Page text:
“It’s a bit like looking for a needle in a haystack,” says David Fisher, MD, PhD, chief of the Massachusetts General Hospital (MGH) Department of Dermatology and director of the MGH Cutaneous Biology Research Center, in reference to the collaboration agreement his department recently signed with SkinMedica (skinmedica.com). The research group will be evaluating tens of thousands of natural extracts. “We are actually seeking at least two agents: one that can safely and effectively lighten unwanted pigmentation and one that can safely darken light skin,” he says.
“There are lots of treatments for hyperpigmentation in the marketplace, but nothing that works terribly well,” says Rahul Mehta, PhD, vice president of research and development, SkinMedica, “and many are not backed by adequate clinical data. We see a need for products that work on the melanin pathways we now understand. Hydroquinone works well but has significant undesirable side effects. When it comes to skin darkening, we have no safe alternative.”
Why do we need a skin darkening agent? “Currently the only way to darken skin is by UV radiation, either from the sun or tanning beds—both of which are carcinogenic. In fact, UV radiation is the most common carcinogen and skin cancer is the most common cancer. The presence of pigmentation, however, is highly protective against skin cancer, and darkening light skin safely would be both medically and cosmetically desirable,” says Dr. Fisher, whose earlier work on chemically inducing pigmentation showed it to be both protective against ultraviolet-light-induced cutaneous DNA damage and tumorigenesis in laboratory mice (“Topical drug rescue strategy and skin protection based on the role of Mc1r in UV-induced tanning,” J.A. D’Orazio, et al, Nature, September 2006, pp. 340-344).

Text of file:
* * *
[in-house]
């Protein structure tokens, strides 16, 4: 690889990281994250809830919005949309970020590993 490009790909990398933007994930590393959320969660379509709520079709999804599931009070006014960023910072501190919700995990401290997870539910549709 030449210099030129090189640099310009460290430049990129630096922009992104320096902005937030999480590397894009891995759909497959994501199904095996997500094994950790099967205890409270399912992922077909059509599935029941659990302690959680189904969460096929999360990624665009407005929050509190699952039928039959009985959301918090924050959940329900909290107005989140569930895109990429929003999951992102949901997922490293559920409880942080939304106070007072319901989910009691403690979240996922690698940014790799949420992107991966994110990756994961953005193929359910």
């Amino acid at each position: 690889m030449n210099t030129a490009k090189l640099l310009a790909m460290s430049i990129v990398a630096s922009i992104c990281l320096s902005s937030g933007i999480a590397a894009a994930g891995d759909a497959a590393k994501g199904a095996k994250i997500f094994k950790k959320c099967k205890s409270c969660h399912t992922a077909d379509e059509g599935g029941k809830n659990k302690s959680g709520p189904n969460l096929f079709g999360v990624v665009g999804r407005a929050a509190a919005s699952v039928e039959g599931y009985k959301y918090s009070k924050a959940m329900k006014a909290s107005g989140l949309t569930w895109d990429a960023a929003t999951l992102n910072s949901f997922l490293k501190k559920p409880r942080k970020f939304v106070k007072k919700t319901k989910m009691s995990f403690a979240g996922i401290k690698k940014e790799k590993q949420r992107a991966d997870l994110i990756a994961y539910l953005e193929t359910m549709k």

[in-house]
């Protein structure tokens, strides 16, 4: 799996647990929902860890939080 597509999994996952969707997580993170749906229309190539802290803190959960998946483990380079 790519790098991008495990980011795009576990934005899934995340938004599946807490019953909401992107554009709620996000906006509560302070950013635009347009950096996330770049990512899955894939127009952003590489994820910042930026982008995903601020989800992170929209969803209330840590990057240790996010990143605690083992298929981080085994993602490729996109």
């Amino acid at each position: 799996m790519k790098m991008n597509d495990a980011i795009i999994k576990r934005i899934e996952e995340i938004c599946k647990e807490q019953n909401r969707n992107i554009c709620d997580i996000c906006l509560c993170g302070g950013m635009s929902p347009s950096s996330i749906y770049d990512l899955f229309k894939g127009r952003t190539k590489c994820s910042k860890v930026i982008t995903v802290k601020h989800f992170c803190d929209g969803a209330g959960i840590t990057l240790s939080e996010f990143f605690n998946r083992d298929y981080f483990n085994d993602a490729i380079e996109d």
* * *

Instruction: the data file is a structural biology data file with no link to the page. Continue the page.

How do you tackle testing tens of thousands of natural product extracts for two diverse effects? The key to this type of project, according to Dr. Fisher, is to:
• first, find a miniaturized platform for consistently producing melanin in skin cells;
• second, devise a systematic way to introduce test extracts in small amounts, which can then incubate for a given time;
• and, finally, use digitized microscopy to quantify the impact on pigment production.
“Initially, we will be looking for only three outcomes: no impact, significant up-regulation of melanin or significant down-regulation of melanin,” he adds.
Another issue is safety. “While pigment problems cause significant clinical symptoms, they are not usually life threatening,” notes Dr. Fisher. “When you are dealing with a substance to treat patients with deadly melanoma, some risk may be tolerated, but when you’re dealing with benign pigment problems, it is crucial that any treatment be not only effective but completely safe.”
Both Dr. Fisher and Mehta hope this collaboration will lead to a better understanding of the role of natural products in supporting or inhibiting the processes that generate pigment and, eventually, to the development of practical solutions for patients.
Linda W. Lewis is a contributing editor to MedEsthetics.
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